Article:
NOTE: This post was submitted to the Coalition by Sarah Schneider, a senior at Brandeis University studying American Studies with a minor in Social Justice and Social Policy. Sarah is originally from Cincinnati, Ohio and has enjoyed getting to know and be a part of social justice issues in Massachusetts.
As a college student on a campus that frequently discusses the meaning of “social justice” and promotes social justice advocacy, it is evident to me that unaccompanied youth homelessness is a serious social justice concern that needs to be addressed in the Commonwealth. Over the past semester of advocating for housing and support services for unaccompanied homeless youth with The Massachusetts Coalition for the Homeless, I have learned an enormous amount about the youth themselves as well as how the Massachusetts legislative process works and how power can best be leveraged to support fundamental human needs.
Before the semester began, I knew little about the legislative process. However, by partnering with Massachusetts Coalition for the Homeless to advocate for House Bill 135, An Act for Housing and Supportive Services for Unaccompanied Youth. I quickly learned that advocating effectively for legislation is very much a grassroots endeavor. The significance of the voices of voting constituents was made apparent as legislative offices asked if I was a constituent when I went to lobby for the bill. I have frequently been asked throughout my life to call legislators, but was unaware of the power that one voice actually could have. For many years I simply assumed that there was nothing I could do to make a difference in the legislative process, and now I know how false that assumption was. This knowledge will empower me to me speak out for a range of issues I care about in the future rather than ignoring calls to action.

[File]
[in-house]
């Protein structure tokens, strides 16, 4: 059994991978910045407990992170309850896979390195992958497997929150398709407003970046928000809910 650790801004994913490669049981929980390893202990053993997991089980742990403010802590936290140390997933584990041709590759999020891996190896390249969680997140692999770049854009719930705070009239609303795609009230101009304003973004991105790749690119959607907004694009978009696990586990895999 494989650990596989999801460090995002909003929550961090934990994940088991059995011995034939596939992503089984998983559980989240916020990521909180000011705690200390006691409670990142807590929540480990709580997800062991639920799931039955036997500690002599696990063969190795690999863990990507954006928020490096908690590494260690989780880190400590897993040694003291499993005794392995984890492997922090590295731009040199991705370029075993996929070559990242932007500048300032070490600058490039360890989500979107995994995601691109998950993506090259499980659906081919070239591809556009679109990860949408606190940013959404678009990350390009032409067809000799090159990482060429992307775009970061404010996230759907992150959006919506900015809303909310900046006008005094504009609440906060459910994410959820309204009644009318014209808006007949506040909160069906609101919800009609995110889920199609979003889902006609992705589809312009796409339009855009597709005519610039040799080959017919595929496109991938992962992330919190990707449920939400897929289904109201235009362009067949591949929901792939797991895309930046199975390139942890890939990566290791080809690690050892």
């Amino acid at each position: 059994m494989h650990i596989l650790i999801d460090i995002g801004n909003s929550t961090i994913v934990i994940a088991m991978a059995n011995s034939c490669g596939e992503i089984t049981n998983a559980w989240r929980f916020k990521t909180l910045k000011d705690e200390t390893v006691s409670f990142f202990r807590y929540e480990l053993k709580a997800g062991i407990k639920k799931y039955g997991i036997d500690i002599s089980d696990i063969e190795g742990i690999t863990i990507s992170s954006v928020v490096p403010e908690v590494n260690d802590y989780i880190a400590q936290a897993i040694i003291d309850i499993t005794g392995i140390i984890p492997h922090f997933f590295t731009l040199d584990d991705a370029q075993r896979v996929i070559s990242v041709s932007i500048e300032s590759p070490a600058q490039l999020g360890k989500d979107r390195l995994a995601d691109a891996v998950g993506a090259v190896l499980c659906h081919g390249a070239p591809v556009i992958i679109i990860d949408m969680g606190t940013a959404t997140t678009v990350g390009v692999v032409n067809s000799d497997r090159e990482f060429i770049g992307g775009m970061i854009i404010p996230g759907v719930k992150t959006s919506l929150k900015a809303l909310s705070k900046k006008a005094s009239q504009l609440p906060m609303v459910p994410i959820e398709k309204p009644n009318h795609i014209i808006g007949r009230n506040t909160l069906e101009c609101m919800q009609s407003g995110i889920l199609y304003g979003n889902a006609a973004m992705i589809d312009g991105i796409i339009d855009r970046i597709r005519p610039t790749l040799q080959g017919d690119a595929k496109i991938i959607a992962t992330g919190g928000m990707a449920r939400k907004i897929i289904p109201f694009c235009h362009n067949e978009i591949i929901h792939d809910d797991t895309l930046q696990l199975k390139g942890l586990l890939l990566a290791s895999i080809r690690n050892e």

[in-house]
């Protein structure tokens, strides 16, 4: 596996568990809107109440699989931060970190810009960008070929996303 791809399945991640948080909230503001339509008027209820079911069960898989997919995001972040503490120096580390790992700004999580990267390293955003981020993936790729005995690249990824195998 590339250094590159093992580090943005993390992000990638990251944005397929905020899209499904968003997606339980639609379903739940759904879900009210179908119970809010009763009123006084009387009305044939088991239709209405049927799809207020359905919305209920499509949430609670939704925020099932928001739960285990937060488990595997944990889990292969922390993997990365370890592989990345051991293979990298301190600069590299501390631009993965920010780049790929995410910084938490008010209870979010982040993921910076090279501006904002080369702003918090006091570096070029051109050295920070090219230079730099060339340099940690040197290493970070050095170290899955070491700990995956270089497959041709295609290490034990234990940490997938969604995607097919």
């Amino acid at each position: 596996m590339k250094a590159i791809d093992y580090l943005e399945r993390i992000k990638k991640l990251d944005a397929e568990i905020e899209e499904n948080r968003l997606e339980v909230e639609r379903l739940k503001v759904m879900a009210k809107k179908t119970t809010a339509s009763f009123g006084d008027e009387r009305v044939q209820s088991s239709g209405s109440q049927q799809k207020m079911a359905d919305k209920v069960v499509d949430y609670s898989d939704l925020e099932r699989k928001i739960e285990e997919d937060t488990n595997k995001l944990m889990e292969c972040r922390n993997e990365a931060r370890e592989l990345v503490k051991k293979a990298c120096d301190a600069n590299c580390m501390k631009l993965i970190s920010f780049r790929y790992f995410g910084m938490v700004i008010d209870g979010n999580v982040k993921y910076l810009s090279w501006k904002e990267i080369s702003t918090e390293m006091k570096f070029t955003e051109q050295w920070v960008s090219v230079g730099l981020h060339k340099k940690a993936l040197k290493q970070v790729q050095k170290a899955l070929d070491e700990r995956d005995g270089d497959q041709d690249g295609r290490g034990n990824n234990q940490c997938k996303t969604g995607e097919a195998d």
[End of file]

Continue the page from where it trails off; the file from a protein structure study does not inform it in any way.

Meeting with legislators and legislative aides also alerted me to the simple fact that so many bills and budget items are being discussed that many legislators need lobbyists to bring their attention to specific bills. Within my partnership with the Massachusetts Coalition for the Homeless, there are multiple primary budget priorities, to learn more about these FY 2014 budget priorities, please visit http://www.mahomeless.org/images/FY14_Budget_and_Bill_Priorities_3-15-13.pdf. Furthermore, these people are humans and many have children or youth in their lives that they care about deeply. Learning to appeal to the humanity of legislators while also remaining knowledgeable about the details of the legislation helps people in the State House meaningfully connect with the issue. Meeting with legislators in person and having that presence in an office also shows a heightened level of concern about the issue.
Ultimately, it is the resilience and strength of the youth themselves that inspires me to continue to advocate for their needs. The youth who shared their stories at Legislative Action Day, the “State of Unaccompanied Youth” Legislative Briefing, on YouTube in the Unaccompanied Youth Video, or in person with legislators should be applauded for their bravery in speaking out and sharing their stories. These youth should be listened to as people who have very real health, safety, stability, educational, and vocational needs. As a college senior planning for the future while finishing up my schoolwork, I cannot imagine dealing with these tasks and everyday stressors without having the love and support of family and friends, and I cannot imagine how hard it must be to make it to work or school while worrying about such basic things as finding a safe place to sleep at night. I can only imagine how much healthier and happier everyone in our state would be if we provided such basic needs as housing and support services to these youth, youth who are our state and country’s future.